Monday, April 9, 2012

The Scoring Rubric

Week of April 8, 2012—JUDGE FOR YOURSELF
Monday, April 9, 2012—The Scoring Rubric

The scoring rubric for the short-story contest I judged allowed for a maximum of fifty points. More than half of the stories landed in the thirty points or less category, some in the thirty to forty category, and only a few in the forty to fifty category. Of those, the highest score I gave was a forty-eight—that was an exceptional piece of writing.

Now let’s be honest. An editor does not use a rubric when deciding if a manuscript is worth reading further, taking to acquisitions, or even worthy of a follow-up letter. As my editor and friend, Diane Muldrow, says “Writing is an art form.” Editors certainly recognize good writing, but they also respond emotionally to writing and that emotional connection is different from editor to editor.

While editors don’t use a rubric to judge our writing, I know that the elements of good writing are so entrenched in those editors that they are ticking off a mental checklist whether they know it or not. Anyone who reads lots of writing (including writing teachers like me) often intrinsically know there’s a problem or something not working with a piece of writing before we actually know what the problem is. As a teacher, I have to take the next step an analyze what is wrong. An editor can’t do that with every submission in his/her slush pile. But if that editor has enough of a connection to a piece of writing, then he/she might analyze or drill down to the core problem(s) with the writing so those issues could be resolved.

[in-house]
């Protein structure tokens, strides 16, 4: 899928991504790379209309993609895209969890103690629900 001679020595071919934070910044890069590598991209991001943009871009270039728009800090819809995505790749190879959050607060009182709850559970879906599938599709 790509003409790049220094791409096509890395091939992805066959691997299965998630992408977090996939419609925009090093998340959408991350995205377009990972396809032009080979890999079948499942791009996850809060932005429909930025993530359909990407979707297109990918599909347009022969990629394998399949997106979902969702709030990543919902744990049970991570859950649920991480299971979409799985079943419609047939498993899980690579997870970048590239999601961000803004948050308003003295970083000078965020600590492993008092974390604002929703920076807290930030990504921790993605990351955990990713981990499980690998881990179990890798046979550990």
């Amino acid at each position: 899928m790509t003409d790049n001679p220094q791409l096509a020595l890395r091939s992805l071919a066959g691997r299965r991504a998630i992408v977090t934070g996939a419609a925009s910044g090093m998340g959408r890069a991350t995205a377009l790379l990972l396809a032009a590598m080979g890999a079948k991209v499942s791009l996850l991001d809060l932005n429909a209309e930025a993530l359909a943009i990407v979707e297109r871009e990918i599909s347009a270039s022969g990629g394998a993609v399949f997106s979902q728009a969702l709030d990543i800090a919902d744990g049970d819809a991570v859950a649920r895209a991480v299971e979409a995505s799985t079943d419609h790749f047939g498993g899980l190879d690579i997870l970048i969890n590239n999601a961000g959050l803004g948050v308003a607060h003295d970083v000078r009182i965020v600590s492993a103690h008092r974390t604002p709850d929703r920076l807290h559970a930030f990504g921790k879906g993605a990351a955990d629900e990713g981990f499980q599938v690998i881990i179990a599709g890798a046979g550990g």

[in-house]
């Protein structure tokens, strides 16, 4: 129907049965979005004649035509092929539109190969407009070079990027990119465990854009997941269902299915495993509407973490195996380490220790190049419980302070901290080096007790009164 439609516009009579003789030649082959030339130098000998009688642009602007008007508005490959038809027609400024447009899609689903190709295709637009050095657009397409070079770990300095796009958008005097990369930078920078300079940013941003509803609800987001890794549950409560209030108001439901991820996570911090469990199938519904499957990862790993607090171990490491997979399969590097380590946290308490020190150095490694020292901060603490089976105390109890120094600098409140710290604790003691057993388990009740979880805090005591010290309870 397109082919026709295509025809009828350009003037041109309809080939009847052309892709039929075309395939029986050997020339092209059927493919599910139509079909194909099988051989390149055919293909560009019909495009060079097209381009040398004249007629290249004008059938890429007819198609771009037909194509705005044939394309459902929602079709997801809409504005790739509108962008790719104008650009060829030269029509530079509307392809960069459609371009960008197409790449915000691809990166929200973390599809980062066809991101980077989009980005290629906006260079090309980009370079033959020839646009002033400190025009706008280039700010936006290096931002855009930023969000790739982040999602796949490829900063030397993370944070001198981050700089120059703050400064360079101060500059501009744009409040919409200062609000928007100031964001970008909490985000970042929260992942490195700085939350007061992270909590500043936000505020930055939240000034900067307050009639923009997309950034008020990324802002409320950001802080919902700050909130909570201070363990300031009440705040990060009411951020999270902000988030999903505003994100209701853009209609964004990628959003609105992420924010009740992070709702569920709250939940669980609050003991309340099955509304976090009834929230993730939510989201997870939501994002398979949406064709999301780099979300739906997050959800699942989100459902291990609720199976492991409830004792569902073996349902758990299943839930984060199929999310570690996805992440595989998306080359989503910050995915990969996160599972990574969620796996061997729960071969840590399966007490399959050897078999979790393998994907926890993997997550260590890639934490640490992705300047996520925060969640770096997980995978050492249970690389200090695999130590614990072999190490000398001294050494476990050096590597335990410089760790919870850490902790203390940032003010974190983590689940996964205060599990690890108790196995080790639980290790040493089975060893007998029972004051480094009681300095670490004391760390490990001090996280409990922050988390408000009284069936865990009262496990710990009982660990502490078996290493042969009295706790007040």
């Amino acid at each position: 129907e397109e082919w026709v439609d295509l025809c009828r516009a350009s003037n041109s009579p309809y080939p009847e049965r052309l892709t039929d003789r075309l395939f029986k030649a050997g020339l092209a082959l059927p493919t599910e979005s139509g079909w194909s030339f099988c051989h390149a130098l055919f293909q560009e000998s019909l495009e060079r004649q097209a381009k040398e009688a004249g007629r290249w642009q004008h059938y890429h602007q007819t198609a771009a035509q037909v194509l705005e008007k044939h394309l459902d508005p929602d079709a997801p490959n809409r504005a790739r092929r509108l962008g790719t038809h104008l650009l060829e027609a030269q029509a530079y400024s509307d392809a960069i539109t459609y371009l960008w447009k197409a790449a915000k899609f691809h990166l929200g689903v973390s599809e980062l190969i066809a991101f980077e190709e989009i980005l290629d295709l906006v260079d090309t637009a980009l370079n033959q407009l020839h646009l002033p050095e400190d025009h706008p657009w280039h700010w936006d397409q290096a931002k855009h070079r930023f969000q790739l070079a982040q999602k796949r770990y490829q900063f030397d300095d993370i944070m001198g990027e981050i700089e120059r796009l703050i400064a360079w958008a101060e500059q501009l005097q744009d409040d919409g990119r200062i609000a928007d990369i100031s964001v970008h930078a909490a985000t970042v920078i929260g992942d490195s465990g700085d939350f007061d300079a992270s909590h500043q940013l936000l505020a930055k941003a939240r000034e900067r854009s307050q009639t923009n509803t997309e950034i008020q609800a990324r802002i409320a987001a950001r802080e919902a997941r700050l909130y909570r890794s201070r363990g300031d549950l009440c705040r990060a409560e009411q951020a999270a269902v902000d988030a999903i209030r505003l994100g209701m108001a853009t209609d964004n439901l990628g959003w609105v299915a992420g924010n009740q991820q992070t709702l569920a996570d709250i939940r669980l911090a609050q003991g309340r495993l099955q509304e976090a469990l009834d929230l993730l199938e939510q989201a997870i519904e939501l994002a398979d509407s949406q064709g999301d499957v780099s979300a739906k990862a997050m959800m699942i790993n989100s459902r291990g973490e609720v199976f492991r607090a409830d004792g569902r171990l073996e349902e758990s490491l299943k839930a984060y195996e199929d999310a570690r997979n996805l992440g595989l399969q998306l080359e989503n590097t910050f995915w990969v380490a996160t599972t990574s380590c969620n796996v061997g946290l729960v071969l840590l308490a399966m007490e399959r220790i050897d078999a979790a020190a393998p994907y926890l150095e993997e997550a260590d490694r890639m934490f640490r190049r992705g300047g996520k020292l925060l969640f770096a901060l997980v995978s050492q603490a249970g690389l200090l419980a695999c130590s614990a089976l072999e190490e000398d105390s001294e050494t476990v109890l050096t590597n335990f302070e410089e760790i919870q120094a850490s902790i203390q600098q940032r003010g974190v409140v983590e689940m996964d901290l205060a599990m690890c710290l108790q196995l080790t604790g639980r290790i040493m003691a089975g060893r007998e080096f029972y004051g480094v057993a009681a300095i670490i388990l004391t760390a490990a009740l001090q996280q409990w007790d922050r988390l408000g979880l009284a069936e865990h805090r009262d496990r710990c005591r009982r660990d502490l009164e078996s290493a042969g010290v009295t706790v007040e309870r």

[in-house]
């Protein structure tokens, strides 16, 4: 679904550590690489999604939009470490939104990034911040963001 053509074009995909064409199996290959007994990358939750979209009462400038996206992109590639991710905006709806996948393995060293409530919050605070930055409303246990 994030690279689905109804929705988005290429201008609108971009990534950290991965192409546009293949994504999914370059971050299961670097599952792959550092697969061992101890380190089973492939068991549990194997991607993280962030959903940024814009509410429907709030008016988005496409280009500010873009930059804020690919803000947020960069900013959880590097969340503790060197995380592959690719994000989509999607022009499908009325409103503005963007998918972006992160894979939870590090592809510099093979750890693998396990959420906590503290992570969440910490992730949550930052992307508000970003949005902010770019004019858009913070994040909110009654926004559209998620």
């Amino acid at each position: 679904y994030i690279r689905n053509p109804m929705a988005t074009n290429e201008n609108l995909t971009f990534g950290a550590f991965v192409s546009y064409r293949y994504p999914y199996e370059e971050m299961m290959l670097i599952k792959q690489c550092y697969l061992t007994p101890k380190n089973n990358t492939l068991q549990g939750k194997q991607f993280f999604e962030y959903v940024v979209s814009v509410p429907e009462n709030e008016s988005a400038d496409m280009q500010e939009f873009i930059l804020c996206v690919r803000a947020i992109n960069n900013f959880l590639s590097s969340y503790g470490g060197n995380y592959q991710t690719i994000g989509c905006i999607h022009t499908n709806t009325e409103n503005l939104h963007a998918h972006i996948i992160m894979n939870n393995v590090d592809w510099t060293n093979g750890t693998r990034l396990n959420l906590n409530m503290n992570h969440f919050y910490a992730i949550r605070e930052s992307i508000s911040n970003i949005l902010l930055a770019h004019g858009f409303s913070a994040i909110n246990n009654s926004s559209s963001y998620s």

The rubric I used when judging the short-story contest identifies many of those core issues. Below are the eight categories from the rubric and what it took to score at the highest level.

Mood, time, and place are well portrayed
Well-rounded characters with which a reader can connect
Clear conflict or dilemma throughout
Logical flow, pace keeps up with the action as appropriate. Plausible. An effective conclusion.
Dialogue is authentic or not needed
Sensory details pull reader into the story. Effective word choices. Use of literary devices.
No obvious errors
(weighted x3)
Fresh, original voice and approach, unified

It’s Your Turn!
1. Use the rubric above to analyze a piece of your writing. Score yourself from one to five in each category. For OVERALL IMPRESSION score yourself between three and fifteen. What problems can you analyze in your own writing? Tomorrow we'll discover the three biggest issues in the short-stories I judged. (Think they might be the same as your issues? We'll see!)

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